• Cheonggyecheon area after restoration Source: http://www.metro.seoul.kr/kor2000/chungaehome/en/seoul/2sub.htm/ Cheonggyecheon area after restoration
  • “ If you’re looking for a big opportunity look for a big problem” ANON
  • Where do Australian emissions come from? 48% 14% Stationary energy (power plants, etc) Transport (vehicles) AGO, figures for 1999 6% 3% 2% Garbage tips Industrial processes Gases escaping (during mining, from pipes) 17% 10% Land use change and forestry (clearing , etc) Agriculture (mostly ex-animals)
  • Where do Australian emissions come from? Stationary energy (power plants, etc) Transport (vehicles) AGO, figures for 1999 62% of all emissions from Transport and Energy
  • Smart Grids: An Alternative Renewables Enabler
  • EVs, Distributed Energy and Smart Grids Courtesy of EPRI
  • A Tipping Point? What do we require to institute change? A transport system tipping point
  • Tipping elements and thresholds! In and out of ice ages – last couple of millions of years oscillating every 70,000 years or so! Cold Warm Hot
  • Tipping elements and thresholds! Cold Warm Hot Loss of each “tipping element” increases the risk of passing thresholds
  • Tipping elements and thresholds! Cold Warm Hot Loss of each “tipping element” increases the risk of passing thresholds
  • Tipping elements and thresholds! Cold Warm Hot Loss of each “tipping element” increases the risk of passing thresholds
  • Tipping elements and thresholds! Cold Warm Hot At some point we trigger runaway global warming Overshoot and collapse to a new stable state?
  • Peak Oil – Is this our Tipping Point (if it isn’t Climate Change) Some future scenarios have petrol prices at up to $8/litre in Australia. Even modest scenarios foresee $2 a litre within a few years Surveys by Budget Direct suggest 30% of motorists in Australian cities will stop using their car to commute if petrol reaches $1.75 a litre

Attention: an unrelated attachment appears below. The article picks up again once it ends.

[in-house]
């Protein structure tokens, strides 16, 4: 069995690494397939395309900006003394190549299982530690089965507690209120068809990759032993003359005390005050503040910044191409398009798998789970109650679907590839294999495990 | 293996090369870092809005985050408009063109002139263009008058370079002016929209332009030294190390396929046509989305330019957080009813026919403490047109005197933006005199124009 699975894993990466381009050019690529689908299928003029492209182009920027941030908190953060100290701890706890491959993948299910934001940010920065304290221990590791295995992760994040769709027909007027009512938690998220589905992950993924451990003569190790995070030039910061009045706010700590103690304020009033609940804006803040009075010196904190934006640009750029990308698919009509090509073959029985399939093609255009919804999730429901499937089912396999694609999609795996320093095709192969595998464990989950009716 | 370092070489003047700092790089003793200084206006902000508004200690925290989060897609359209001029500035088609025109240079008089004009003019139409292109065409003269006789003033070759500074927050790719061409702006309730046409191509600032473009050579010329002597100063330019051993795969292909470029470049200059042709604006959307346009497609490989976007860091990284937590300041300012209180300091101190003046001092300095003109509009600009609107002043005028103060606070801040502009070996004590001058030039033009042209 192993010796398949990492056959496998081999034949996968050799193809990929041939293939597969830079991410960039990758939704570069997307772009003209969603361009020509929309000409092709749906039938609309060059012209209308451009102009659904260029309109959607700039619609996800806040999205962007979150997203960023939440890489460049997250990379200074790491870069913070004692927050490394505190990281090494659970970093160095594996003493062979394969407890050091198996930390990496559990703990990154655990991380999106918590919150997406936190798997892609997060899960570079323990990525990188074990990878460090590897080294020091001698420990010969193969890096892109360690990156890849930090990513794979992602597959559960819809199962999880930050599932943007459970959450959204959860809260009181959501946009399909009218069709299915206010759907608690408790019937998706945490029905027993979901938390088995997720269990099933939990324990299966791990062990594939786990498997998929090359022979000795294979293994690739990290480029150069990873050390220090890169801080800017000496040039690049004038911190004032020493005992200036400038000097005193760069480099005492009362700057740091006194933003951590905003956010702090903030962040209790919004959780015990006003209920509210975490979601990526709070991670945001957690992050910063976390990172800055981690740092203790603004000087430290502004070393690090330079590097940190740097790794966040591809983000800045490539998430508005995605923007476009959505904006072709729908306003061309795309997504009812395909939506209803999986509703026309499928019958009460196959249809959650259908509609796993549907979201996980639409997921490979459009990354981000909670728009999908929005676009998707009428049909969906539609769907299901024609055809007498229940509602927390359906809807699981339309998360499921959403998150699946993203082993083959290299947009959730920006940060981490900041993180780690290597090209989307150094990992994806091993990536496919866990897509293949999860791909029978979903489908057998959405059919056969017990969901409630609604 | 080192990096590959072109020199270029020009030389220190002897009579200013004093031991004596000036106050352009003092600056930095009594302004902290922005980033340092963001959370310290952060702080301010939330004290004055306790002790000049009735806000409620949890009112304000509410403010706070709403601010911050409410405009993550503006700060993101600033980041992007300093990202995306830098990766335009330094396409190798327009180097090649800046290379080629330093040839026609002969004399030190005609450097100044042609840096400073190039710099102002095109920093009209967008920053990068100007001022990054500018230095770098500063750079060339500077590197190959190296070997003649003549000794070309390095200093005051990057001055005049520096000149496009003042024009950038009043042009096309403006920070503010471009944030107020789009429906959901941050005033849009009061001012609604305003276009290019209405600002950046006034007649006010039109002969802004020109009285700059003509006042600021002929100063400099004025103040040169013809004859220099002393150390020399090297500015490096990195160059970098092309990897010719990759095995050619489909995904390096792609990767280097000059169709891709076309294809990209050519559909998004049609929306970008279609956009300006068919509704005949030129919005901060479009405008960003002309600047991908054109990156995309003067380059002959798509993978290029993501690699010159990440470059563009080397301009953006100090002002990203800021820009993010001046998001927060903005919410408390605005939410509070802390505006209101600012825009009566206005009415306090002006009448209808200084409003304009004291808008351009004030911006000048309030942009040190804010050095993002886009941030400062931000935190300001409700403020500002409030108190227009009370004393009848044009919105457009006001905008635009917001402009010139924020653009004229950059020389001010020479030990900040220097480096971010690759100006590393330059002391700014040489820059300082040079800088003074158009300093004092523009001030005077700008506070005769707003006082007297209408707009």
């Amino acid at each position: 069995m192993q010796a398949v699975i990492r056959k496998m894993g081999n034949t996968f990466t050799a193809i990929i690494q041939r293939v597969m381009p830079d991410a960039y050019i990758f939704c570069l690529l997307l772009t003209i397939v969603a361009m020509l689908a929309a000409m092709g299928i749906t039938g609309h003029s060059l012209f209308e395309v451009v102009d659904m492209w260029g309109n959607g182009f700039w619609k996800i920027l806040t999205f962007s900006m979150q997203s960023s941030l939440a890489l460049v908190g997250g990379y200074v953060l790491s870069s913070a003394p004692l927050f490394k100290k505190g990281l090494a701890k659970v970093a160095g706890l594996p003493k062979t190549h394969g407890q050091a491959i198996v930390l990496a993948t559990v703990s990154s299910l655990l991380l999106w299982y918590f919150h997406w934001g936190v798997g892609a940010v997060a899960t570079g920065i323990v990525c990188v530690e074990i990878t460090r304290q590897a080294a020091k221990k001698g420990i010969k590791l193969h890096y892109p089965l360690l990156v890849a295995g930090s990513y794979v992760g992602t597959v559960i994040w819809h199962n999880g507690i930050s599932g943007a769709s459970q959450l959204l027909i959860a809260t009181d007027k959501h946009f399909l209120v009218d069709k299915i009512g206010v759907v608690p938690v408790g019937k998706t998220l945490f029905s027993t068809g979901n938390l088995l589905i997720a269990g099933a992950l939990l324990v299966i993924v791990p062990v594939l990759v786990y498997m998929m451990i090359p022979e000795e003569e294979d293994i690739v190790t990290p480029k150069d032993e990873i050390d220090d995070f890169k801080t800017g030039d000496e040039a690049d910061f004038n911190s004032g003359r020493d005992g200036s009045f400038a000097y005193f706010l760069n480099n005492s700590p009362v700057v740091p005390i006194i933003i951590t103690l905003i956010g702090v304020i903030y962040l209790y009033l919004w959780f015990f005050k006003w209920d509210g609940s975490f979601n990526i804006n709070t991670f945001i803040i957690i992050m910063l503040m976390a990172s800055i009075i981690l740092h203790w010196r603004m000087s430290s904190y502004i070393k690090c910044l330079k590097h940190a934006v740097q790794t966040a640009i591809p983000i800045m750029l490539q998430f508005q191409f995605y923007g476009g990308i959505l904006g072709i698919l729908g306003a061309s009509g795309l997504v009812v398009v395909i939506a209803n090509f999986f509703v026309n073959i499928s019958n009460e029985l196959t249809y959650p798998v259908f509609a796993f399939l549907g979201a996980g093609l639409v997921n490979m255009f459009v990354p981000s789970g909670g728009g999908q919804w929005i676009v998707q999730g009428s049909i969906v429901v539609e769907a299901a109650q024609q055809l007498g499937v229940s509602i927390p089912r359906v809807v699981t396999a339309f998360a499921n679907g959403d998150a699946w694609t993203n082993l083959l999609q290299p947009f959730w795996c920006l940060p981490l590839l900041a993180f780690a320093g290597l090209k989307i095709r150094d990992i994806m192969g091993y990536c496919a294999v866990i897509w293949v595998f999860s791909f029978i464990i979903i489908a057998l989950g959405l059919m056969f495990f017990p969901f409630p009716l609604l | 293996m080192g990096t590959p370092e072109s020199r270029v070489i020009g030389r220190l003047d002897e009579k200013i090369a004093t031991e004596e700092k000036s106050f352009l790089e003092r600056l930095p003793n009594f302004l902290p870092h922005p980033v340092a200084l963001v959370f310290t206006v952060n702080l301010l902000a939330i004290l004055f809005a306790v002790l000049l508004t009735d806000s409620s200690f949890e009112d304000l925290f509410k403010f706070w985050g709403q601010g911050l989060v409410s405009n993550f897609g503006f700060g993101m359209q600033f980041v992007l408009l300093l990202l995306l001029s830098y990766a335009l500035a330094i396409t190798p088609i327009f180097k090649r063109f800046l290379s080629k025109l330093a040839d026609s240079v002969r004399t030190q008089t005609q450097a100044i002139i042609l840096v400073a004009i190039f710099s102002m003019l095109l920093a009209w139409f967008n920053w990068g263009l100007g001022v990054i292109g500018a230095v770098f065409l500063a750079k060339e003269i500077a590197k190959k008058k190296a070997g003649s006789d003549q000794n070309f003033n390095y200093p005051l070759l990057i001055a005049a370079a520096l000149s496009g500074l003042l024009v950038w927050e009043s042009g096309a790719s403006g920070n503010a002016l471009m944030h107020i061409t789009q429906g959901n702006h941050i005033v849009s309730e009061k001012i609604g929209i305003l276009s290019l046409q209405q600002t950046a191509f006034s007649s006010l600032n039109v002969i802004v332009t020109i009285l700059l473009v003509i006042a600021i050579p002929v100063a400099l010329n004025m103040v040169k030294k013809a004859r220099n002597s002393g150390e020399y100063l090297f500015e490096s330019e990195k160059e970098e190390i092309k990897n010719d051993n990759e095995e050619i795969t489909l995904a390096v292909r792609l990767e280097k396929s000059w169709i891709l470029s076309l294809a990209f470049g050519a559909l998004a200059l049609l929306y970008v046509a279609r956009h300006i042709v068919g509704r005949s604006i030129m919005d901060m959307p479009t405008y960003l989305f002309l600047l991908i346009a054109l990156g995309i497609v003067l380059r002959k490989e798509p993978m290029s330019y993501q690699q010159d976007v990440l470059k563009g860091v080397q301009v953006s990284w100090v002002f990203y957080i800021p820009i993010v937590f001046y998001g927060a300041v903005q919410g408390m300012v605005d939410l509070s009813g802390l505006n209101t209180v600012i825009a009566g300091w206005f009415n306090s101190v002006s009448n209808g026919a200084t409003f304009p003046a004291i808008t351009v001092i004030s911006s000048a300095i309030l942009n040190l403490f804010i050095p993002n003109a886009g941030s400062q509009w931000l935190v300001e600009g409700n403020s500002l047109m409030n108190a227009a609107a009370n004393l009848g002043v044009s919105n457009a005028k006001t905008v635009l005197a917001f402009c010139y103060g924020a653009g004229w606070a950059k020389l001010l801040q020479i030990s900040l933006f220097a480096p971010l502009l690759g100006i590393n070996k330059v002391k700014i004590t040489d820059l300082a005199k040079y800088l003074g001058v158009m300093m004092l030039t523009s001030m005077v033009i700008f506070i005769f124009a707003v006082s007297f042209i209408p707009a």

• Destiny of all life lies within technology
  •  
  • What is Biophilia? Biophilia Edward O. Wilson, a Harvard University entomologist, coined the term "biophilia", referring to humans' "love of living things" - our innate affinity with nature
  • The Biophilic City Concept
    • Increase Biodiversity and Stabilise Ecological Systems
  • Deforestation
  • Biodiverse Cities
  •  
  • The Biophilic City Concept
    • Increase Biodiversity and Stabilise Ecological Systems
    • Introduction of Urban Farming (including Vertical Farms) Catering for Local Food Requirements and Reduction in Food Miles
  • Mole Hill Vancouver Edible Cities Cuba
  • Vertical Farms
  • The Biophilic City Concept
    • Increase Biodiversity and Stabilise Ecological Systems
    • Introduction of Urban Farming (including Vertical Farms) Catering for Local Food Requirements and Reduction in Food Miles
    • Improvement in Water Management, Efficiency and Recycling
    • Decreased Energy Intensity through Reduced Heat Island Effect – Consideration of Climate Change Adaptation due to ▲ ºC into the Future
    • Improved Health and Well Being (Biophilia and Reduced Pollution) and Associated Productivity Improvements
    • Bio-sequestration of Legacy CO²
  • Conclusions New Ways Needed – A Change in Direction
      • Sustainable Built Form and Land Use
        • Fewer cars (less roads), more public transport…..pedestrian and cycling priorities
        • Urban growth containment
        • Transit Oriented Development (TODS, PODS, CODS and GODS)
        • Urban farming, local food supply
        • Biophilic cities